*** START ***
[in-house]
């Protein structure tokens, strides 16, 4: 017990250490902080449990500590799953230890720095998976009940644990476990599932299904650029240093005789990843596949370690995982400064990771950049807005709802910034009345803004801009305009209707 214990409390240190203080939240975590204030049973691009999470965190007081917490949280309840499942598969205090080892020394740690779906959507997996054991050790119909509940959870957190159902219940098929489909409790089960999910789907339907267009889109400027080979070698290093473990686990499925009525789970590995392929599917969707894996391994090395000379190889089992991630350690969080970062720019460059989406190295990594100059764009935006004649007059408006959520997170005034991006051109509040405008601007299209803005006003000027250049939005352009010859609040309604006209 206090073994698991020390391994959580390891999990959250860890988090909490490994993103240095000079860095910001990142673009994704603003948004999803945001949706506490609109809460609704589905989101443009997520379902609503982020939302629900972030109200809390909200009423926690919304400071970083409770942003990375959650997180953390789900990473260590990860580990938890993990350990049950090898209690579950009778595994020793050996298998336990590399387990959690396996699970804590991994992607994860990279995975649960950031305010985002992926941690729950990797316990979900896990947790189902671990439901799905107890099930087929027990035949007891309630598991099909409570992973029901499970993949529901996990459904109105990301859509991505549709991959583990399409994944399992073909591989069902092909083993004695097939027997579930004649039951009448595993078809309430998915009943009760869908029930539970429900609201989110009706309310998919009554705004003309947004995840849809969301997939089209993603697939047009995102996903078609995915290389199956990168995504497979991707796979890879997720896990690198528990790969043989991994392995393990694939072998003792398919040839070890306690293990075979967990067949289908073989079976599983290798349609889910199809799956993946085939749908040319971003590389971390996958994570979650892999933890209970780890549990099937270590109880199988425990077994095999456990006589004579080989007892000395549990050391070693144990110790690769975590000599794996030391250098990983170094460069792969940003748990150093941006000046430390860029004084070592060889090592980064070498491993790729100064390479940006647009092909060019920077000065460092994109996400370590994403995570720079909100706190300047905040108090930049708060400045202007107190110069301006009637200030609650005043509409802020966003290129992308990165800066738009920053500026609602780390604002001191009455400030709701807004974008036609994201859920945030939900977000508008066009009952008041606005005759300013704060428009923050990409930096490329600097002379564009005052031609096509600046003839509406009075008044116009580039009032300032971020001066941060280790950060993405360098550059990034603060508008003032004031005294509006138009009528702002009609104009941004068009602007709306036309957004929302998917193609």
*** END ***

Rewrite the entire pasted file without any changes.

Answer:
[in-house]
């Protein structure tokens, strides 16, 4: 017990250490902080449990500590799953230890720095998976009940644990476990599932299904650029240093005789990843596949370690995982400064990771950049807005709802910034009345803004801009305009209707 214990409390240190203080939240975590204030049973691009999470965190007081917490949280309840499942598969205090080892020394740690779906959507997996054991050790119909509940959870957190159902219940098929489909409790089960999910789907339907267009889109400027080979070698290093473990686990499925009525789970590995392929599917969707894996391994090395000379190889089992991630350690969080970062720019460059989406190295990594100059764009935006004649007059408006959520997170005034991006051109509040405008601007299209803005006003000027250049939005352009010859609040309604006209 206090073994698991020390391994959580390891999990959250860890988090909490490994993103240095000079860095910001990142673009994704603003948004999803945001949706506490609109809460609704589905989101443009997520379902609503982020939302629900972030109200809390909200009423926690919304400071970083409770942003990375959650997180953390789900990473260590990860580990938890993990350990049950090898209690579950009778595994020793050996298998336990590399387990959690396996699970804590991994992607994860990279995975649960950031305010985002992926941690729950990797316990979900896990947790189902671990439901799905107890099930087929027990035949007891309630598991099909409570992973029901499970993949529901996990459904109105990301859509991505549709991959583990399409994944399992073909591989069902092909083993004695097939027997579930004649039951009448595993078809309430998915009943009760869908029930539970429900609201989110009706309310998919009554705004003309947004995840849809969301997939089209993603697939047009995102996903078609995915290389199956990168995504497979991707796979890879997720896990690198528990790969043989991994392995393990694939072998003792398919040839070890306690293990075979967990067949289908073989079976599983290798349609889910199809799956993946085939749908040319971003590389971390996958994570979650892999933890209970780890549990099937270590109880199988425990077994095999456990006589004579080989007892000395549990050391070693144990110790690769975590000599794996030391250098990983170094460069792969940003748990150093941006000046430390860029004084070592060889090592980064070498491993790729100064390479940006647009092909060019920077000065460092994109996400370590994403995570720079909100706190300047905040108090930049708060400045202007107190110069301006009637200030609650005043509409802020966003290129992308990165800066738009920053500026609602780390604002001191009455400030709701807004974008036609994201859920945030939900977000508008066009009952008041606005005759300013704060428009923050990409930096490329600097002379564009005052031609096509600046003839509406009075008044116009580039009032300032971020001066941060280790950060993405360098550059990034603060508008003032004031005294509006138009009528702002009609104009941004068009602007709306036309957004929302998917193609």